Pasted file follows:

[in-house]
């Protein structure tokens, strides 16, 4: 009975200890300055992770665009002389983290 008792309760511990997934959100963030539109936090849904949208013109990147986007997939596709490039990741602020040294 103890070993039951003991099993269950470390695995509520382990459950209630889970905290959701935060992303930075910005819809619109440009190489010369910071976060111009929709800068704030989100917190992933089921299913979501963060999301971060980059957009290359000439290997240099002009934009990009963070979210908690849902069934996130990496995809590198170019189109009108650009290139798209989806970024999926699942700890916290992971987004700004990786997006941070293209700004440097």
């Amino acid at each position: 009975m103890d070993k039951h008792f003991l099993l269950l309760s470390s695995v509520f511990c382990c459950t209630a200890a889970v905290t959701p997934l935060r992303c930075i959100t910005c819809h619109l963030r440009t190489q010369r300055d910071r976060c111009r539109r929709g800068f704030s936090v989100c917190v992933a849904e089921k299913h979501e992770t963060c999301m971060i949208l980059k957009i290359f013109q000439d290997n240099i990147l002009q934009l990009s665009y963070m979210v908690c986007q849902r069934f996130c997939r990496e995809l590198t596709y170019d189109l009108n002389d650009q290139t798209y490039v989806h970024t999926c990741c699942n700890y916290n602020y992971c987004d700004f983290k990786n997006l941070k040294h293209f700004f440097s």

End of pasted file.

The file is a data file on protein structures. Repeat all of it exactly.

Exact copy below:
[in-house]
């Protein structure tokens, strides 16, 4: 009975200890300055992770665009002389983290 008792309760511990997934959100963030539109936090849904949208013109990147986007997939596709490039990741602020040294 103890070993039951003991099993269950470390695995509520382990459950209630889970905290959701935060992303930075910005819809619109440009190489010369910071976060111009929709800068704030989100917190992933089921299913979501963060999301971060980059957009290359000439290997240099002009934009990009963070979210908690849902069934996130990496995809590198170019189109009108650009290139798209989806970024999926699942700890916290992971987004700004990786997006941070293209700004440097």
């Amino acid at each position: 009975m103890d070993k039951h008792f003991l099993l269950l309760s470390s695995v509520f511990c382990c459950t209630a200890a889970v905290t959701p997934l935060r992303c930075i959100t910005c819809h619109l963030r440009t190489q010369r300055d910071r976060c111009r539109r929709g800068f704030s936090v989100c917190v992933a849904e089921k299913h979501e992770t963060c999301m971060i949208l980059k957009i290359f013109q000439d290997n240099i990147l002009q934009l990009s665009y963070m979210v908690c986007q849902r069934f996130c997939r990496e995809l590198t596709y170019d189109l009108n002389d650009q290139t798209y490039v989806h970024t999926c990741c699942n700890y916290n602020y992971c987004d700004f983290k990786n997006l941070k040294h293209f700004f440097s």